The heritage art of scything dates back hundreds of years and is still a viable and sustainable method of land management today. With the move towards using less fossil fuel it offers a carbon neutral way to manage a habitat which is better for the environment and the wildlife within it.
It is possible to cut various areas such as longer grasses, wildflower meadows, waterside vegetation, orchards and private gardens. Without the need for power tools such as strimmers or mowers. Unlike power tools, there is very little maintenance required and it should last a lifetime, so it’s a good choice in the long term to save money.
Scythes can be used to create islands of wild flowers and longer grasses in rotation, which offers havens for pollinators and other wildlife. It is possible to cut up to three times a year in a mosaic pattern in order to stop some plants becoming too dominant or to allow wildflowers to be able to come though. One can work from the middle of an area outwards in order to allow living creatures in the cutting area the chance to escape. This mimics the use of grazing to maintain scrub areas where animals cannot be used.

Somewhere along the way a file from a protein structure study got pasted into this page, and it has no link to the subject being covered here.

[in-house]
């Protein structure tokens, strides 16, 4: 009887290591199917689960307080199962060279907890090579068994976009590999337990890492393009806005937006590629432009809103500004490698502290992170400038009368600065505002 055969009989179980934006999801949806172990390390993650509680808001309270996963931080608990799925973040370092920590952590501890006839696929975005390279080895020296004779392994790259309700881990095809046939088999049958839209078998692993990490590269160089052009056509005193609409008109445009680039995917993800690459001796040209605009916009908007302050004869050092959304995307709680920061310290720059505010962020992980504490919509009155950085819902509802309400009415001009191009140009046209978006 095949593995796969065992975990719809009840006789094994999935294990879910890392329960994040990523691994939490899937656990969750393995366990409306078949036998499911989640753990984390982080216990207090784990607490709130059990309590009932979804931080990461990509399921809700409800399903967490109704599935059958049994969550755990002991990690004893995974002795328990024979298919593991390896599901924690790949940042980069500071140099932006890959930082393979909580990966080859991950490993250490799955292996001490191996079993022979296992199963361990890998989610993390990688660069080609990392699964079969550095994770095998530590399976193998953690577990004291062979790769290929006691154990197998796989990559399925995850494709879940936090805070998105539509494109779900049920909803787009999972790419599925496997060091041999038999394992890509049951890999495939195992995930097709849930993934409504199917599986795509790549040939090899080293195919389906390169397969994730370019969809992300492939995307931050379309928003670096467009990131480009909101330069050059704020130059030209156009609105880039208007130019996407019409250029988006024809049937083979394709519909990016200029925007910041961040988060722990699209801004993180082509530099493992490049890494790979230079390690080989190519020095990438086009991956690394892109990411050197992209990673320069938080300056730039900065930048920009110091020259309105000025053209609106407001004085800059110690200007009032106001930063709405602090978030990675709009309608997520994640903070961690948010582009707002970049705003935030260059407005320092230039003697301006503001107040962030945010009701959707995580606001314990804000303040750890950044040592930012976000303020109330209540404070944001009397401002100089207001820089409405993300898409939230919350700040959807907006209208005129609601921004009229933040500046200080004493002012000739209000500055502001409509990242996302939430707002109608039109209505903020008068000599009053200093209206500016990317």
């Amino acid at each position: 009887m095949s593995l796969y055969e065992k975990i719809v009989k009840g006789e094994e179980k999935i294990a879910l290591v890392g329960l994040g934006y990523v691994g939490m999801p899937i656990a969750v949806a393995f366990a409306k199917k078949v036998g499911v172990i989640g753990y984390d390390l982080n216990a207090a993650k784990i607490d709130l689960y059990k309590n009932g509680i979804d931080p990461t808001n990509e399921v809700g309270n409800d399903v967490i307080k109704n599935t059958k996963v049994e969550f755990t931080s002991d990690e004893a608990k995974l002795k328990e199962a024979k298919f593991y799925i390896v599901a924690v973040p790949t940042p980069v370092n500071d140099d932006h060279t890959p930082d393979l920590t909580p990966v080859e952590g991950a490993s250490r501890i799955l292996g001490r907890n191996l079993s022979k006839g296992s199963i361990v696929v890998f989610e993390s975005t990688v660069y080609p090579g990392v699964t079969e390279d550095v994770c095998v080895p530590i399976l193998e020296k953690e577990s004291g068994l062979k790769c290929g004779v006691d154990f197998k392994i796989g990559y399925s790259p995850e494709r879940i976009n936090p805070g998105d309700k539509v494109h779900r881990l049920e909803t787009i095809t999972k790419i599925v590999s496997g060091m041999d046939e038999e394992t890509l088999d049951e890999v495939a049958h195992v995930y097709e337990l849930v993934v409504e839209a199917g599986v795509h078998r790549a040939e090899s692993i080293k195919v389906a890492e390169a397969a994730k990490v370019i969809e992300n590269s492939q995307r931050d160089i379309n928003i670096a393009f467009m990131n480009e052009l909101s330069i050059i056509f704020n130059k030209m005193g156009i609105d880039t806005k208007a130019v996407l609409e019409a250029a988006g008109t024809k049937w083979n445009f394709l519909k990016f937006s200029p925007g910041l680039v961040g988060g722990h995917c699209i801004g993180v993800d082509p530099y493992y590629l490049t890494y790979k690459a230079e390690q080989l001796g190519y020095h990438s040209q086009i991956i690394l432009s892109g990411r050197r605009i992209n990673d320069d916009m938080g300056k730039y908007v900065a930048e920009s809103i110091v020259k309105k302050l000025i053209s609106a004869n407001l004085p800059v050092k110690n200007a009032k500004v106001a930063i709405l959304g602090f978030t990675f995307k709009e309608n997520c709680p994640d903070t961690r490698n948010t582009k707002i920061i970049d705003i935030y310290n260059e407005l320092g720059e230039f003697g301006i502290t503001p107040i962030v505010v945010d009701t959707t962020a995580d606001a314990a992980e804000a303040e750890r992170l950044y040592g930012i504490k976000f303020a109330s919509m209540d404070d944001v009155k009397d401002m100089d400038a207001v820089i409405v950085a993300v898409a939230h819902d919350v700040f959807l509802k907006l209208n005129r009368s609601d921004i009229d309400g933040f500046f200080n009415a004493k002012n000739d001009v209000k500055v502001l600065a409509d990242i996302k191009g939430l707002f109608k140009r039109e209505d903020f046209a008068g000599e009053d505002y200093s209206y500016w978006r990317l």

A huge benefit of scything is the health and wellbeing of the scythe user versus the use of power tools. It is a great way to build up fitness and used correctly will not put any strain on the body. It is a wonderful and peaceful way to be part of the habitat that you are cutting without loud machinery and PPE including headphones and masks. This makes scything an ideal way for private garden owners, volunteers and green space groups to manage their areas independently.
On Thursday 7th September Stephan Gehrels from the Brighton Permaculture Trust came and delivered a Scythe training day to the Adur and Worthing Council Ranger team.
This was a ground-breaking day as it was the first council ranger team to take on this challenge and consider the use of scythes when possible in their work. It was a fantastic training day that I also attended as the Adur and Worthing Wildflower Trail Projects volunteer (link below)
During the day we learned how to use the scythe in various habitats as well as the method of cold forging known as ‘Peening’ in order to maintain and sharpen the scythe blade.
We came away fully able to use the tools safely. The lighter Austrian Scythes are available to buy from the BPT with the whole starter kit if keen to carry on scything. It is hoped that this sustainable training can be rolled out into the wider Community and further Scythe days can be organised via the Brighton Permaculture trust when the cutting season comes round again. (link below)
Brighton Permaculture Trust – Scything Workshop
For more information about scythe training or to express any interest in the use of Scythes, or our Wildflower Trail project, contact Debs Nicolls on the email below.